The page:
There are other, more effective ways to start a public conversation, especially when trust is low and fear is high, or when participants are coming in with very different sets of information, experiences, and values. Three of our favorites, which we have written about before, are the Question Formulation Technique, the World Cafe, and the Conversation Cafe. Each of these help the participants to build relationships with each other.  These formats also allow for the introduction of  new information in a non-threatening way.  As participants ask questions or engage in informal conversation, they naturally explore their differences. In so doing they subtly interrupt the “us v them” (or “us v. you”) positional framing frequently used in public discourse of difficult issues. Each of these dialogue structures also promotes both joint learning and joint problem definition, which again builds understanding and lessens animosity among the participants when options are later identified and explored.

As will be discussed further in the next post, for our class dialogues we used a range of techniques including the World Cafe, before moving to a more deliberative format. At their final meeting, all participants ended up agreeing to proceed with an “interim policy” despite the wide range of views they had started with. They were surprised at how much the work done in previous weeks affected the tone, tenor, and depth of the deliberations.  As will be explored more in the next post, the dialogue based sessions allowed them both to get to know each other and also explore how different components of the overall issue intersected before they entered deliberations.  Better relationships and better knowledge led to more effective deliberations.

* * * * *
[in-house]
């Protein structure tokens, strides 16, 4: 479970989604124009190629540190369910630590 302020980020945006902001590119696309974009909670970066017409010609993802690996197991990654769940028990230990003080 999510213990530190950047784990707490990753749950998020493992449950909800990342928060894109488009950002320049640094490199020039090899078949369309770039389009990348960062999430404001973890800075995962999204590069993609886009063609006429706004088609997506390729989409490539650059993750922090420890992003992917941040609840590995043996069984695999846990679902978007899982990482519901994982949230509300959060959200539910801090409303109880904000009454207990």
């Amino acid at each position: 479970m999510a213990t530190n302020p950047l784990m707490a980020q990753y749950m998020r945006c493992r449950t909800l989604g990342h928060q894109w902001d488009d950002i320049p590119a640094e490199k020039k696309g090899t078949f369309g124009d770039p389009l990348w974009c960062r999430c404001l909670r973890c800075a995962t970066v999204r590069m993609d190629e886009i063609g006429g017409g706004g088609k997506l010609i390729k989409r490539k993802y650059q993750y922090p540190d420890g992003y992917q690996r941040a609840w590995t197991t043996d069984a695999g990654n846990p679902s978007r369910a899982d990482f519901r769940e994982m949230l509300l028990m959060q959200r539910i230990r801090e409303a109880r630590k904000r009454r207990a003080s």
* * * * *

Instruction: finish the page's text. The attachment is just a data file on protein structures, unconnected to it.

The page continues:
If you are interested in reading more about how structure affects our public ability to problem-solve, read our post series on structuring engagement, and our series on using evaluation to plan for and improve your engagement processes.  If you are planning for community wide dialogue, our workbook can help you too.